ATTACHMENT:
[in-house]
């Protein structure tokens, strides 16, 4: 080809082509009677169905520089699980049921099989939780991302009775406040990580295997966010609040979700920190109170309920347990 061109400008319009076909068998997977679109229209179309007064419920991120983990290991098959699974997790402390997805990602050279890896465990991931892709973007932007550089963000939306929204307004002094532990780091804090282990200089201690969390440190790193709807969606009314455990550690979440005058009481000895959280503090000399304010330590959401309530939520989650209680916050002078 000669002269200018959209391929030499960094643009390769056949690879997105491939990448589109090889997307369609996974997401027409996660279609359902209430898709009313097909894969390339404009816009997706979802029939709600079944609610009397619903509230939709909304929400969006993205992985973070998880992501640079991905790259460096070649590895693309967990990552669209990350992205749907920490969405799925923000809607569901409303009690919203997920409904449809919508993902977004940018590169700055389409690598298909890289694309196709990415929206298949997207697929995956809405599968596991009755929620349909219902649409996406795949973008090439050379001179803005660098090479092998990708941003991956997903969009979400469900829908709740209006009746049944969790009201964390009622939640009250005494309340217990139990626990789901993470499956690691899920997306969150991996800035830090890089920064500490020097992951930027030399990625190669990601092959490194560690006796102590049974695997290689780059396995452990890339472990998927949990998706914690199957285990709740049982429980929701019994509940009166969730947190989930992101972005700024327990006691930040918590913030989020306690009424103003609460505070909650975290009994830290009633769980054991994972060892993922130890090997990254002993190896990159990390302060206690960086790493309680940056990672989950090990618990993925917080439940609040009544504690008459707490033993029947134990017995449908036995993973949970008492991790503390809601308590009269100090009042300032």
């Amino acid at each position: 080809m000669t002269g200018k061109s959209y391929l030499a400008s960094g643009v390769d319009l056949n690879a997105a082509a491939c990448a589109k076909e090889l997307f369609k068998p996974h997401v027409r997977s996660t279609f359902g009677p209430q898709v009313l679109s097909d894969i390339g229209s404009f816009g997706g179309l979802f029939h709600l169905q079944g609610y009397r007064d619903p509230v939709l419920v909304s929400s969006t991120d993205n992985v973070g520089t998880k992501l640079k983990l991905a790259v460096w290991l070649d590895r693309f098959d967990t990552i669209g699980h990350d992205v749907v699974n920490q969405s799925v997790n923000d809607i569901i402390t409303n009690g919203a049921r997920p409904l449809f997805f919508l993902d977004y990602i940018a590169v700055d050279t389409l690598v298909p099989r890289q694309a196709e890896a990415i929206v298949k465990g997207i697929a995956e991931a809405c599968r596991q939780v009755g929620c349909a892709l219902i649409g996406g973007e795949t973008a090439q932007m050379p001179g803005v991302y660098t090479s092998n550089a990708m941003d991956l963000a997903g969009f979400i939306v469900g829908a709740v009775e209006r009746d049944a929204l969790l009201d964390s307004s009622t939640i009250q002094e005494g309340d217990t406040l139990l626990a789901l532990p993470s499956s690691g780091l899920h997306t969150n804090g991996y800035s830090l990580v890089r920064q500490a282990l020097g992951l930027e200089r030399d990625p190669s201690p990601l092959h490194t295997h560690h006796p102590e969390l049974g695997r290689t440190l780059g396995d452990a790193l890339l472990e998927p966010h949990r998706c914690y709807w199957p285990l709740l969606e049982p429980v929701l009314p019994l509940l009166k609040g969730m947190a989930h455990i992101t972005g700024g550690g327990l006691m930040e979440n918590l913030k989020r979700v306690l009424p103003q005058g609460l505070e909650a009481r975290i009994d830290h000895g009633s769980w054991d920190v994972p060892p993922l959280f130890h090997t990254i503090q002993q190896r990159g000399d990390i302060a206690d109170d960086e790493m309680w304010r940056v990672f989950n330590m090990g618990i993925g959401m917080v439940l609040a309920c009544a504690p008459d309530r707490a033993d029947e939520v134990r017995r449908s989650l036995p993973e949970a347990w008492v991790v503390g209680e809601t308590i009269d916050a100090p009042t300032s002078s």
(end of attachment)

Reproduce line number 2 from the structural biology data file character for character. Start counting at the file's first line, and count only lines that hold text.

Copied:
């Protein structure tokens, strides 16, 4: 080809082509009677169905520089699980049921099989939780991302009775406040990580295997966010609040979700920190109170309920347990 061109400008319009076909068998997977679109229209179309007064419920991120983990290991098959699974997790402390997805990602050279890896465990991931892709973007932007550089963000939306929204307004002094532990780091804090282990200089201690969390440190790193709807969606009314455990550690979440005058009481000895959280503090000399304010330590959401309530939520989650209680916050002078 000669002269200018959209391929030499960094643009390769056949690879997105491939990448589109090889997307369609996974997401027409996660279609359902209430898709009313097909894969390339404009816009997706979802029939709600079944609610009397619903509230939709909304929400969006993205992985973070998880992501640079991905790259460096070649590895693309967990990552669209990350992205749907920490969405799925923000809607569901409303009690919203997920409904449809919508993902977004940018590169700055389409690598298909890289694309196709990415929206298949997207697929995956809405599968596991009755929620349909219902649409996406795949973008090439050379001179803005660098090479092998990708941003991956997903969009979400469900829908709740209006009746049944969790009201964390009622939640009250005494309340217990139990626990789901993470499956690691899920997306969150991996800035830090890089920064500490020097992951930027030399990625190669990601092959490194560690006796102590049974695997290689780059396995452990890339472990998927949990998706914690199957285990709740049982429980929701019994509940009166969730947190989930992101972005700024327990006691930040918590913030989020306690009424103003609460505070909650975290009994830290009633769980054991994972060892993922130890090997990254002993190896990159990390302060206690960086790493309680940056990672989950090990618990993925917080439940609040009544504690008459707490033993029947134990017995449908036995993973949970008492991790503390809601308590009269100090009042300032």